For all my love of aviation and aeronautics I’ve never taken the opportunity to leap from a flying aircraft to experience a glympse of what weightlessness would feel like for a brief moment in time. It’s not due to fear, although I did struggle with heights up until I started rock climbing as a teenager, more I’d say it was due to sheer laziness on my own part. There’s a recurring joke amongst our group of friends that we should go sky diving at the end of the year, only for it to never happen. We’ll make excuse after excuse for not doing it, but in reality we’re just really lazy.

That doesn’t stop me from being interested in the sport however. One of the most popular ways for you to get flight hours up is to become a sky diving pilot. They do an exceptional amount of hours ferrying people up there and usually all your flight costs are paid for (you getting paid is a grey area in Australia, elsewhere is downright illegal if you’re not licensed commercially). So when news came my way of a skydiver attempting to break the record for highest jump ever I was instantly intrigued:

A “space diver” will try to smash the nearly 50-year-old record for the highest jump this year, becoming the first person to go supersonic in freefall. The stunt could help engineers design escape systems for space flights.

On 16 August 1960, US Air Force Captain Joe Kittinger made history by jumping out of a balloon at an altitude of some 31,333 metres. “I stood up and said a prayer and stepped off,” he recalled (see Space diving: The ultimate extreme sport).

Since then, many have tried to break that record but none have succeeded ā€“ New Jersey native Nick Piantanida actually died trying in 1966. Now Austrian skydiver Felix Baumgartner has announced he will make the attempt, with help from Kittinger and sponsorship from the energy drink company Red Bull.

I’ve heard about many people attempting to break this record before and have always shared their disappointment when they’ve failed. Still when I first heard about a similar attempt a year or so ago I decided to look up the person who held the current record, Joe Kittinger. His record stands as part of experiments to make sure that pilots ejecting at high altitudes wouldn’t go into a fatal flat spin when return to earth at extremely high speeds (such as those achieved by the SR-71 which exceeds Mach 3). His work also paved the way for something novel that NASA has only recently begun to test: orbital skydiving.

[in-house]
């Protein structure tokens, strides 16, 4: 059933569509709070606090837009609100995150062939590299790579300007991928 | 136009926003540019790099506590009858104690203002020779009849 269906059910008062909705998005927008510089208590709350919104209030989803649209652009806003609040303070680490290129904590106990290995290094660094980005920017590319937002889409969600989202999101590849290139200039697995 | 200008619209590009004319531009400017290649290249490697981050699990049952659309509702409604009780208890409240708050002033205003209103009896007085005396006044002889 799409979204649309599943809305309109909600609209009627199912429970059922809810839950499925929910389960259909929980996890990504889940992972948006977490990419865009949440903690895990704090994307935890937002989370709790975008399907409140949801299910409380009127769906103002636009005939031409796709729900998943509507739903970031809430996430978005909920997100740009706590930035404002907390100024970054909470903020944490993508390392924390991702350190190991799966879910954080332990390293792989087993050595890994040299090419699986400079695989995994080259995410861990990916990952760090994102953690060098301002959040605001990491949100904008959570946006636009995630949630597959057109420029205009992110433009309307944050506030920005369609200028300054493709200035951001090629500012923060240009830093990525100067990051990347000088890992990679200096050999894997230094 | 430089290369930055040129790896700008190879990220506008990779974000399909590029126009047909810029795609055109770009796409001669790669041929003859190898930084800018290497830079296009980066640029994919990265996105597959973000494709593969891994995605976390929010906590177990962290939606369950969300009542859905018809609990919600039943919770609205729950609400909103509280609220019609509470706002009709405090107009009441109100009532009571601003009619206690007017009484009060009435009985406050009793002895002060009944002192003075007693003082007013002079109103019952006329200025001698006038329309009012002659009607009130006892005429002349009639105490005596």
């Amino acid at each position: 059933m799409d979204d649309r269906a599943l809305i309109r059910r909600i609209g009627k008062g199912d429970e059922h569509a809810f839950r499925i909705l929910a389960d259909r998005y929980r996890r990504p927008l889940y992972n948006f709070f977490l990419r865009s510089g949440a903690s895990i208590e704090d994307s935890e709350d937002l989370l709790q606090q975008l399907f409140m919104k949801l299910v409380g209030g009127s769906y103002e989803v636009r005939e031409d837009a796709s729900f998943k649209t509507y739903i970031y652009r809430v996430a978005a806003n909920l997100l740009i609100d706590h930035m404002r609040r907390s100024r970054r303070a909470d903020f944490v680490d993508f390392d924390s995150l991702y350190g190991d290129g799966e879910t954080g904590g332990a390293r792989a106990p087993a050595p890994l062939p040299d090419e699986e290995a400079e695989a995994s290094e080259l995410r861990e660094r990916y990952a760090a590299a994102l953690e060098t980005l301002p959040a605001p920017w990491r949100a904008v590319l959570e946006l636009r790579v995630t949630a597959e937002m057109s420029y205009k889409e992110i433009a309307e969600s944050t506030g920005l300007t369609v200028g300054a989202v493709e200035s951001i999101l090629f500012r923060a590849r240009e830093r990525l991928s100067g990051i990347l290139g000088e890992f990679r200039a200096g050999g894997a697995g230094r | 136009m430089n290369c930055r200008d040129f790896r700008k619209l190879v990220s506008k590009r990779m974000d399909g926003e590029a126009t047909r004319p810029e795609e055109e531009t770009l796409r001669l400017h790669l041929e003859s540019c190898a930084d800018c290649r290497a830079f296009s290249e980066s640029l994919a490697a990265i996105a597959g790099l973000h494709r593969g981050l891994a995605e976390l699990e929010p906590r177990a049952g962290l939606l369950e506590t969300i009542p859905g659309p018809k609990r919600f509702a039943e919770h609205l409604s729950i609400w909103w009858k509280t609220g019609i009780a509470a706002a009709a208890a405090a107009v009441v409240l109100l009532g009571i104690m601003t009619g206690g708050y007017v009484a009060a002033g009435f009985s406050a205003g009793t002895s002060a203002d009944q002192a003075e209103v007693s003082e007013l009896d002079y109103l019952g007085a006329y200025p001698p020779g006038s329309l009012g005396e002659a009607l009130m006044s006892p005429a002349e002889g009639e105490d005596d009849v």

For any space mission the trip and back down is the most dangerous time as that’s when huge changes in energy are occurring. On the way up you’re being accelerated to an equivalent of Mach 25 and when you’re coming back down you have to lose all of that speed somehow. For nearly all spacecraft this is done via what’s called an Ablative Heat Shield, which basically melts away and produces a gas layer that keeps most of the heat away from the space craft. These are extremely heavy and in an industry where any weight you carry up means that much more fuel and less payload alternatives are constantly being searched for. This research then spun off a very interesting idea.

NASA, in their quest to find better alternatives to ablative shields started to look at exotic designs and materials. One of them was proposed by a partner agency Aerojet which consisted of what amounts to a giant nose cone shaped balloon covered in a wire cloth impregnated with silicon rubber and silicon carbide dust. The shield itself wasn’t meant for spacecraft, it was meant as an escape craft for astronauts who were stuck on a space station with no where else to go. It was, in essence, a space parachute.

As crazy as it sounds the idea had some legs and NASA has been investigating it thoroughly. In fact last year saw the test of IRVE, which was a slightly more advanced version of the Aerojet proposal. All the tests looked good and whilst we’re a fair way away from strapping an actual person to one of these things and seeing if they can make it back to earth safely it does show that there are many ways of improving safety in space. I can only imagine the space liner of the future will be packed with enough of these to ensure all future private astronauts can return to earth safely.

It’s this kind of envelope pushing that drives the fledgling space industry forward. Whilst people like Baumgartner are seen as the extreme dare devils of today they will be looked back upon as those who pushed the limits of our perception and forced a paradigm shift amongst us all. I wait for the day that for the cost of say a concord flight will buy you an orbital sky dive.

What a rush that would be!

About the Author

David Klemke

David is an avid gamer and technology enthusiast in Australia. He got his first taste for both of those passions when his father, a radio engineer from the University of Melbourne, gave him an old DOS box to play games on.

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